Usually, there is no fever with common cold symptoms. In fact, fever and more severe symptoms may indicate that you have the flu and not a cold.

Common cold symptoms usually start between one and three days after you are infected by a cold virus. Typically, they last for about three to seven days. At that point, the worst is over, but you may feel congested for a week or more. During the first three days that you have common cold symptoms, you are contagious. This means you can pass the cold virus to those you come in contact with.

If cold symptoms do not seem to be improving after a week, you may have a bacterial infection, which means you may need antibiotics.

Sometimes you may mistake cold symptoms for allergic rhinitis (hay fever) or a sinus infection. If your cold symptoms begin quickly and are improving after a week, then it is usually a cold, not allergy. If your cold symptoms do not seem to be getting better after a week, check with your doctor to see if you have developed an allergy or sinusitis.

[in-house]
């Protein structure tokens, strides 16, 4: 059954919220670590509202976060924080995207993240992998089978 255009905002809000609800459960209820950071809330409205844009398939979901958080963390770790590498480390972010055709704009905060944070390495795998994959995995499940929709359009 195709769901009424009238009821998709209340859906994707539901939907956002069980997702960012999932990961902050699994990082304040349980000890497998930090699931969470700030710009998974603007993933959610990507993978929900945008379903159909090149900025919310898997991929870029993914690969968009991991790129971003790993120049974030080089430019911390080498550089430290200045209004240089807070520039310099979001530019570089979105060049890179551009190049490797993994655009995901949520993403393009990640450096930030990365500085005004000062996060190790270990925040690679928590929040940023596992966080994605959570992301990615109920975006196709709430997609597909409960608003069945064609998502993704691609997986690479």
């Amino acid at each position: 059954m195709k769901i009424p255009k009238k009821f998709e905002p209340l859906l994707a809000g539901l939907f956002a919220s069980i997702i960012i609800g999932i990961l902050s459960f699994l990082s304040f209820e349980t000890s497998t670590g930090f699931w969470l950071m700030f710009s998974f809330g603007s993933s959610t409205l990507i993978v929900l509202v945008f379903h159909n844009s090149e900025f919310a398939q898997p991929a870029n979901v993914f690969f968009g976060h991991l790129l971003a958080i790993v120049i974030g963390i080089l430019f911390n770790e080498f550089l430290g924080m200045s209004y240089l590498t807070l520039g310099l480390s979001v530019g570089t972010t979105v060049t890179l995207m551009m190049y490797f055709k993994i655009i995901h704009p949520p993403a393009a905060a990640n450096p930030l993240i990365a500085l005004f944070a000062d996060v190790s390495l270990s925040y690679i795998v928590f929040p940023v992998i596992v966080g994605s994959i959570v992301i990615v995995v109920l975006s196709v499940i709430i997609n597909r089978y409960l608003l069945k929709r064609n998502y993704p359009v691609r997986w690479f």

Flu

Flu symptoms are usually more severe than cold symptoms and come on quickly. Symptoms of flu include sore throat, fever, headache, muscle aches and soreness, congestion, and cough. Swine flu in particular is also associated with vomiting and diarrhea.

Most flu symptoms gradually improve over two to five days, but it’s not uncommon to feel run down for a week or more.

How do you know if you have flu or cold symptoms? Take your temperature, say many experts. Flu symptoms often mimic cold symptoms with nasal congestion, cough, aches, and malaise. But a common cold rarely has symptoms of fever above 101 degrees F. With flu symptoms, you will probably have a fever initially with the flu virus and you will feel miserable. Body and muscle aches are also more common with the flu. This table can help determine if you have cold or flu symptoms.